Vladimir Burtman - Colloquium

Dr. Vladimir Burtman


 Department of Physics, University of Utah, Salt Lake City, Utah 84112


Advances in Molecular Nanoelectronics: 

Phase Transition and Spintronic Studies in Organic Low Dimensional Systems


Thursday, February 22, 2007

4:30 p.m.

Cardwell 102


Molecular Nanoelectronics is the front area of solid state physics with a wide range of applications in electronics, optics, and biotechnology. This presentation concentrates on the main aspects of my recent research in the field of Molecular Nanoelectronics.

First section (i) Electrical and optical studies of gap states in self-assembled molecular aggregates addresses several experimental techniques to study molecular diodes that contain mixtures of insulating and conducting molecules. Electrical measurements, as well as absorption and PL measurements were used to study the molecular sandwiches. We have performed a systematic study on structure-property relationships in low dimensional molecular systems. These systems were based on the self-assembled single molecular wires, (1D approximation) and self-assembled molecular aggregates (2D approximation).

Second section, (ii) Manipulating spins using spin-valves of self-assembled molecular wires, is dedicated to the study of spin transport in self-assembled single molecular wires. Spin-valves devices contained self-assembled monolayer (SAM) sandwiched between two ferromagnetic electrodes, namely La0.33Sr0.66MnO3 (LSMO) and Co, which have different coercive fields. The relative resistance change, DR/R or magnetoresistance (MR), between the device resistance with the electrodes magnetizations parallel and anti-parallel to each other serves as a figure of merit and shows spin injection through the isolated molecular wires. We observed a giant MR of up to 80% at T = 10K. The MR response was measured at various temperatures and biasing voltages to obtain the complete magneto-transport characteristic properties of the organic spin-valve devices.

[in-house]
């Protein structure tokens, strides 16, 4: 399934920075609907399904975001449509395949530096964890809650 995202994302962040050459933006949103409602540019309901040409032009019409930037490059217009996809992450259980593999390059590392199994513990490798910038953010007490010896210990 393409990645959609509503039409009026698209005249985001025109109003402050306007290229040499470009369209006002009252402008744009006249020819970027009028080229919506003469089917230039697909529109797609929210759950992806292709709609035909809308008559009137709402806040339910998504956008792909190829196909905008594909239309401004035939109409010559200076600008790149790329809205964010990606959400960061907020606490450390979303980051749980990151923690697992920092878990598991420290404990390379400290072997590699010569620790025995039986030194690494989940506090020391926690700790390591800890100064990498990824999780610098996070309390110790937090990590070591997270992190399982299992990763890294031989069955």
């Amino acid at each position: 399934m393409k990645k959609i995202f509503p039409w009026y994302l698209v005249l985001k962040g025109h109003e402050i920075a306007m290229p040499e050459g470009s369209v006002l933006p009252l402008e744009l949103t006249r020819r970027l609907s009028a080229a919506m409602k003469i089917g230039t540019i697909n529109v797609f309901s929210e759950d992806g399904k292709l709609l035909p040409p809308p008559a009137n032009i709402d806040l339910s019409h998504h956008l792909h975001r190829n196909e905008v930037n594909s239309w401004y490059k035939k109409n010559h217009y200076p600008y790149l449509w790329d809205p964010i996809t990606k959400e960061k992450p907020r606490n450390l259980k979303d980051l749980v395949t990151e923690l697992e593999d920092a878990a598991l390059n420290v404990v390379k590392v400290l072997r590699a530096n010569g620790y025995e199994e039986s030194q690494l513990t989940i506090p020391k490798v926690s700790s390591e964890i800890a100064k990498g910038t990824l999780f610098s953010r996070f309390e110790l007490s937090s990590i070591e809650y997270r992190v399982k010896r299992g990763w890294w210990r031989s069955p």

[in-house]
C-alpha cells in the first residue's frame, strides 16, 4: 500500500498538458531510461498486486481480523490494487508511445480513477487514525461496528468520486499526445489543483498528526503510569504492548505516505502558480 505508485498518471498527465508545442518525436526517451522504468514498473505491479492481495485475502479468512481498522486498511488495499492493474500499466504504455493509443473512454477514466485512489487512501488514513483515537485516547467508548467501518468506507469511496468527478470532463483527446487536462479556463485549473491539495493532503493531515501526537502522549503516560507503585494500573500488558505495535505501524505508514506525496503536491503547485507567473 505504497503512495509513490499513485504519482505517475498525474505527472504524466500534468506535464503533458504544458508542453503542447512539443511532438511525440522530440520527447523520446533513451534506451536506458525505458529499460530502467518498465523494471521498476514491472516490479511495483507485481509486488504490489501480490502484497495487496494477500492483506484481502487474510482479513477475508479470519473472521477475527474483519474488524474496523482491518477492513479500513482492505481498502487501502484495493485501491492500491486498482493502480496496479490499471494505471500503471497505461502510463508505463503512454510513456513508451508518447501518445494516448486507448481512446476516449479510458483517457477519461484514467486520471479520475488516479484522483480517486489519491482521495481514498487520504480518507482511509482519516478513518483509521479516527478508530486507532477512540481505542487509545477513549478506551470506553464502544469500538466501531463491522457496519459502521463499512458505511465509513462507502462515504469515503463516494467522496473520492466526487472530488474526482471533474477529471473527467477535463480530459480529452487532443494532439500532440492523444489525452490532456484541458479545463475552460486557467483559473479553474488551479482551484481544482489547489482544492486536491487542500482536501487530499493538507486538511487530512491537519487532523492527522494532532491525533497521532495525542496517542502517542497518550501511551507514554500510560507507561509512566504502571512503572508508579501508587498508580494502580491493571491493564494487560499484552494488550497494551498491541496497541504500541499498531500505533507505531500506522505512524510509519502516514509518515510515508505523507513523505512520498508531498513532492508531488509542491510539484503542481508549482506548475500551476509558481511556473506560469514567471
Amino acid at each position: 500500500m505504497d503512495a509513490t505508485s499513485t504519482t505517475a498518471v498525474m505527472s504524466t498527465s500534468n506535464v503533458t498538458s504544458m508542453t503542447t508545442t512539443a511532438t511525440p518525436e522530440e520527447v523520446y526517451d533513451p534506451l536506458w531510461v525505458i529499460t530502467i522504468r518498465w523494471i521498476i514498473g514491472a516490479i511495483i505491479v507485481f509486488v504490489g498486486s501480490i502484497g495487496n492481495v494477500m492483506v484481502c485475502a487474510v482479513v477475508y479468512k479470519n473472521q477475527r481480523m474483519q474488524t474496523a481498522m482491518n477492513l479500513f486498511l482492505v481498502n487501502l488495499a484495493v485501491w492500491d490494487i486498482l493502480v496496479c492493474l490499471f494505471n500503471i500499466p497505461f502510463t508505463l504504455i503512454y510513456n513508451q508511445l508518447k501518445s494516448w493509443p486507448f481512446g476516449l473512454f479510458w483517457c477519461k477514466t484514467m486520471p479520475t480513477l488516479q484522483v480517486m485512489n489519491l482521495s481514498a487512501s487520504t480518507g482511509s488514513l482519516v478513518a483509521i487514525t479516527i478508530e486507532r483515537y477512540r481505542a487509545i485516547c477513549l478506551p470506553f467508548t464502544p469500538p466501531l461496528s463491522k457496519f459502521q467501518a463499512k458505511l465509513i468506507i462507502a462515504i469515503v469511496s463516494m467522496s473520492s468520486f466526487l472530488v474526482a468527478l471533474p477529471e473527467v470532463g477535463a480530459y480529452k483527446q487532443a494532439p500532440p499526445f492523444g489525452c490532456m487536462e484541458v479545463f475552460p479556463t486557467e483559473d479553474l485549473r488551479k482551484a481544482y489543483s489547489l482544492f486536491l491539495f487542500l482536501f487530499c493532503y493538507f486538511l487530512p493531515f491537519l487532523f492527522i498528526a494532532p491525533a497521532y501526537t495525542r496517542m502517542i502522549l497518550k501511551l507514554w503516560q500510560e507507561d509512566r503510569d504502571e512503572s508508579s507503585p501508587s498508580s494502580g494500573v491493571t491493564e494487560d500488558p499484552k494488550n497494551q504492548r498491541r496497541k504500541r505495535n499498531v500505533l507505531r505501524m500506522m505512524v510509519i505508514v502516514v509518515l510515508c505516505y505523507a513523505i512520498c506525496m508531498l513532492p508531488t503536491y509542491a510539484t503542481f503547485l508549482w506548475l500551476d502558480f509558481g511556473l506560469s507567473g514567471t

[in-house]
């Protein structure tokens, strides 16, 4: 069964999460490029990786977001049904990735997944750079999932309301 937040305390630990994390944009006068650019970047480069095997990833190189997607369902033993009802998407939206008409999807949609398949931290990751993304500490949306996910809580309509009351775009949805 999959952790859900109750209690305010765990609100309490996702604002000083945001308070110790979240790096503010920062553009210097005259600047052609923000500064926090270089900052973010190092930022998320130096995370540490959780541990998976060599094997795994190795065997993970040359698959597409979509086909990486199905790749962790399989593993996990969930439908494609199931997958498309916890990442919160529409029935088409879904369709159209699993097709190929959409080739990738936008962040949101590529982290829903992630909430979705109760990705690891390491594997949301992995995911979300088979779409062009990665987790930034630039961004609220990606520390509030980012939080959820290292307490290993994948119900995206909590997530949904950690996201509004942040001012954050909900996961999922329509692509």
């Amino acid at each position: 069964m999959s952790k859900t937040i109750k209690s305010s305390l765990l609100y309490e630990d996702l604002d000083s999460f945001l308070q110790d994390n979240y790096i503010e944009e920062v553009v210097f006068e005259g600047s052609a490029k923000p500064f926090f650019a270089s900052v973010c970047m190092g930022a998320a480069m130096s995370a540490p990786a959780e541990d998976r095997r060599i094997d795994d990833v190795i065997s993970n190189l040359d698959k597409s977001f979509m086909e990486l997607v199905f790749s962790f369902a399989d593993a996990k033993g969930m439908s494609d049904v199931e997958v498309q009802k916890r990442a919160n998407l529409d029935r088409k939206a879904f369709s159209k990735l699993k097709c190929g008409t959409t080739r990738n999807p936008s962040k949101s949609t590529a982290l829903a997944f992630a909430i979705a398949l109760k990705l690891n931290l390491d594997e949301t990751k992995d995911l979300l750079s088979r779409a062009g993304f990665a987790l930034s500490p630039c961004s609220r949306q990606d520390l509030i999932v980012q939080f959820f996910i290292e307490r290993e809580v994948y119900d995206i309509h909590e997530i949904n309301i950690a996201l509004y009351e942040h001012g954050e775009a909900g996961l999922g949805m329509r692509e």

The final session (iii) of this presentation concentrates on the progress in the ongoing research, which is focused on using SWCNTs as nano-electrode for measurements of single molecular transport and as attachment to AFM tip. Attachment of SWCNT to AFM tip should provide future enhancement in Molecular Nano-Optics- technique that combines a fluorescence microscope and an atomic force microscope (AFM) for spectroscopic imaging with molecular-scale resolution. Combination of Electronic, Spintronic and Optical studies along with new Molecular Engineering approaches should result in new generation of Molecular Nanoelectronics devices, followed by better insight of this field.